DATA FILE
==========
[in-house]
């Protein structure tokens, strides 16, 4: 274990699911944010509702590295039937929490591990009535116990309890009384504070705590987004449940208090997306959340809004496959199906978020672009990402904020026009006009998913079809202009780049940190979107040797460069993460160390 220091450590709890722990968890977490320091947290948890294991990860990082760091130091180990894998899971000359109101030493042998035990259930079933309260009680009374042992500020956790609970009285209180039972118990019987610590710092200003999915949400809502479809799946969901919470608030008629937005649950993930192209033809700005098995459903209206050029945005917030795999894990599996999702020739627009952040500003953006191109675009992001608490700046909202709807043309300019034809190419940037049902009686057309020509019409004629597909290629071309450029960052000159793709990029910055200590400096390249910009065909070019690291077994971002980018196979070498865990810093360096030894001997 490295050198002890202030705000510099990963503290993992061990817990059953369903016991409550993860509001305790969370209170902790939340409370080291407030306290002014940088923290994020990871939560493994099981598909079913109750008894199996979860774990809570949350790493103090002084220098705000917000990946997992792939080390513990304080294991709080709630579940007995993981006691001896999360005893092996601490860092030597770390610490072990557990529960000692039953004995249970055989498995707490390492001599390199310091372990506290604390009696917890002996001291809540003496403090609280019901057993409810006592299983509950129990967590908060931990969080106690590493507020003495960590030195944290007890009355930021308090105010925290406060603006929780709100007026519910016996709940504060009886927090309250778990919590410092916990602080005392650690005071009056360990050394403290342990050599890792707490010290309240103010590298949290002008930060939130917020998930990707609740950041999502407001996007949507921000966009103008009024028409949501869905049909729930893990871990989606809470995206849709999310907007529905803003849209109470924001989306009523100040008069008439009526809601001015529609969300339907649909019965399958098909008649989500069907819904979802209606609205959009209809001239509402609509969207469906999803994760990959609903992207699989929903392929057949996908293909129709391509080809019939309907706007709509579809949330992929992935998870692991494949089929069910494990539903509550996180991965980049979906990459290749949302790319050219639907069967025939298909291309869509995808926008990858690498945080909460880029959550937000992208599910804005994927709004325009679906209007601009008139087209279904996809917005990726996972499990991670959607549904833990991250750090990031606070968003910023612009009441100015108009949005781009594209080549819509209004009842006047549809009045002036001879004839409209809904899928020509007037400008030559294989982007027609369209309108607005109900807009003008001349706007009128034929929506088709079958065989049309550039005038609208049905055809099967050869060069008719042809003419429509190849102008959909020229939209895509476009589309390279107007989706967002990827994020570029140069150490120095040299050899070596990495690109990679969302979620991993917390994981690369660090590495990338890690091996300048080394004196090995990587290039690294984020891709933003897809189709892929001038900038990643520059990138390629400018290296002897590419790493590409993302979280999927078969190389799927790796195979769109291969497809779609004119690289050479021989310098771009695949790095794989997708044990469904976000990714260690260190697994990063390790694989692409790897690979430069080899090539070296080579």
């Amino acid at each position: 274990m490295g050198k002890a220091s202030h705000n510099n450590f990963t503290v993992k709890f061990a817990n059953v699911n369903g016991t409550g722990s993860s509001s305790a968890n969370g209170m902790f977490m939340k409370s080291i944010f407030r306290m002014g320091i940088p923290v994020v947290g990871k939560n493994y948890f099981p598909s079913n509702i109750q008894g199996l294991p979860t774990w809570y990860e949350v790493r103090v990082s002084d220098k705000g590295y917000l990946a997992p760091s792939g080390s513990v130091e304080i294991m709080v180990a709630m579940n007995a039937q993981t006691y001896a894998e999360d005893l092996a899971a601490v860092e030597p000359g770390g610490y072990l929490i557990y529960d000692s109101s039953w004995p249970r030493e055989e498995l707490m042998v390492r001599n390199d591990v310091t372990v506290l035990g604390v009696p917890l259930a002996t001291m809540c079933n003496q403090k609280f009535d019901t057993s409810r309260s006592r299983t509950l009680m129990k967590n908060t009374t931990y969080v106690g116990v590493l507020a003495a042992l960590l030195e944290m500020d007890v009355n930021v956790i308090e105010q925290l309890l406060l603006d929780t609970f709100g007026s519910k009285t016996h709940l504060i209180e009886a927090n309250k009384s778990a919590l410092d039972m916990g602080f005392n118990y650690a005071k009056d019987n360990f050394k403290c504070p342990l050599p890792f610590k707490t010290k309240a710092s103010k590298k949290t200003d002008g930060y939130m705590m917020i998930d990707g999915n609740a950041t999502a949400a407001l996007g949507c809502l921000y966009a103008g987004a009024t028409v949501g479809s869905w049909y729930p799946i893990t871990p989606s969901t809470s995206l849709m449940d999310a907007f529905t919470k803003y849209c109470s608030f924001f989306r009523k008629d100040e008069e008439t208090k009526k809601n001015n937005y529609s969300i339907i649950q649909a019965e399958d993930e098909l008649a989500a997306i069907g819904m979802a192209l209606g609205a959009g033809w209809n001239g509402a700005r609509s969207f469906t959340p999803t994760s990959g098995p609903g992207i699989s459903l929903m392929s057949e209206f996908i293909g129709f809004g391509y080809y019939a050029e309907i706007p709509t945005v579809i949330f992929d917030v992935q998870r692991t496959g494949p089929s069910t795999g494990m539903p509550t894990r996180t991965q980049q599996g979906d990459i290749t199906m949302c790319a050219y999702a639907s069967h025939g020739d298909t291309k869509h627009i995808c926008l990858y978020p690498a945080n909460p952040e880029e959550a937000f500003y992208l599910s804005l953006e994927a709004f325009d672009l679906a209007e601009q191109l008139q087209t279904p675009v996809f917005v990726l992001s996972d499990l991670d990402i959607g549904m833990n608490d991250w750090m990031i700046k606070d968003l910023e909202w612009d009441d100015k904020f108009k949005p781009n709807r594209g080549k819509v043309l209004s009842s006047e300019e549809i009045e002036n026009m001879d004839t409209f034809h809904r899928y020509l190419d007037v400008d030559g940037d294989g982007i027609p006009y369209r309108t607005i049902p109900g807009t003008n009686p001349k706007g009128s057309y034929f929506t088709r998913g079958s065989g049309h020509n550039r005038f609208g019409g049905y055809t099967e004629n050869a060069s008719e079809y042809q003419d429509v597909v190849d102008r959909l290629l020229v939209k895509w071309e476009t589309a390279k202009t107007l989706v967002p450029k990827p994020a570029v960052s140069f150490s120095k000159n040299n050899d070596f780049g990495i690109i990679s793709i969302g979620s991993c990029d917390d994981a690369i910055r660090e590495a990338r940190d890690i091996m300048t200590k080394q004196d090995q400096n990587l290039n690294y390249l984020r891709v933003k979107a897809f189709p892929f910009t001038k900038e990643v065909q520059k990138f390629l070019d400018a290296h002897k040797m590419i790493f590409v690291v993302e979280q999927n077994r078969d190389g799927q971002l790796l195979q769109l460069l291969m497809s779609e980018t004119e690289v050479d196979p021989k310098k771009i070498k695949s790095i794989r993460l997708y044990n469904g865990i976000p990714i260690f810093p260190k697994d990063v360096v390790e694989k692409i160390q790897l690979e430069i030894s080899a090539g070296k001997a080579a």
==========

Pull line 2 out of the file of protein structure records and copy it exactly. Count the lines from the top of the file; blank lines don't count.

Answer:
């Protein structure tokens, strides 16, 4: 274990699911944010509702590295039937929490591990009535116990309890009384504070705590987004449940208090997306959340809004496959199906978020672009990402904020026009006009998913079809202009780049940190979107040797460069993460160390 220091450590709890722990968890977490320091947290948890294991990860990082760091130091180990894998899971000359109101030493042998035990259930079933309260009680009374042992500020956790609970009285209180039972118990019987610590710092200003999915949400809502479809799946969901919470608030008629937005649950993930192209033809700005098995459903209206050029945005917030795999894990599996999702020739627009952040500003953006191109675009992001608490700046909202709807043309300019034809190419940037049902009686057309020509019409004629597909290629071309450029960052000159793709990029910055200590400096390249910009065909070019690291077994971002980018196979070498865990810093360096030894001997 490295050198002890202030705000510099990963503290993992061990817990059953369903016991409550993860509001305790969370209170902790939340409370080291407030306290002014940088923290994020990871939560493994099981598909079913109750008894199996979860774990809570949350790493103090002084220098705000917000990946997992792939080390513990304080294991709080709630579940007995993981006691001896999360005893092996601490860092030597770390610490072990557990529960000692039953004995249970055989498995707490390492001599390199310091372990506290604390009696917890002996001291809540003496403090609280019901057993409810006592299983509950129990967590908060931990969080106690590493507020003495960590030195944290007890009355930021308090105010925290406060603006929780709100007026519910016996709940504060009886927090309250778990919590410092916990602080005392650690005071009056360990050394403290342990050599890792707490010290309240103010590298949290002008930060939130917020998930990707609740950041999502407001996007949507921000966009103008009024028409949501869905049909729930893990871990989606809470995206849709999310907007529905803003849209109470924001989306009523100040008069008439009526809601001015529609969300339907649909019965399958098909008649989500069907819904979802209606609205959009209809001239509402609509969207469906999803994760990959609903992207699989929903392929057949996908293909129709391509080809019939309907706007709509579809949330992929992935998870692991494949089929069910494990539903509550996180991965980049979906990459290749949302790319050219639907069967025939298909291309869509995808926008990858690498945080909460880029959550937000992208599910804005994927709004325009679906209007601009008139087209279904996809917005990726996972499990991670959607549904833990991250750090990031606070968003910023612009009441100015108009949005781009594209080549819509209004009842006047549809009045002036001879004839409209809904899928020509007037400008030559294989982007027609369209309108607005109900807009003008001349706007009128034929929506088709079958065989049309550039005038609208049905055809099967050869060069008719042809003419429509190849102008959909020229939209895509476009589309390279107007989706967002990827994020570029140069150490120095040299050899070596990495690109990679969302979620991993917390994981690369660090590495990338890690091996300048080394004196090995990587290039690294984020891709933003897809189709892929001038900038990643520059990138390629400018290296002897590419790493590409993302979280999927078969190389799927790796195979769109291969497809779609004119690289050479021989310098771009695949790095794989997708044990469904976000990714260690260190697994990063390790694989692409790897690979430069080899090539070296080579």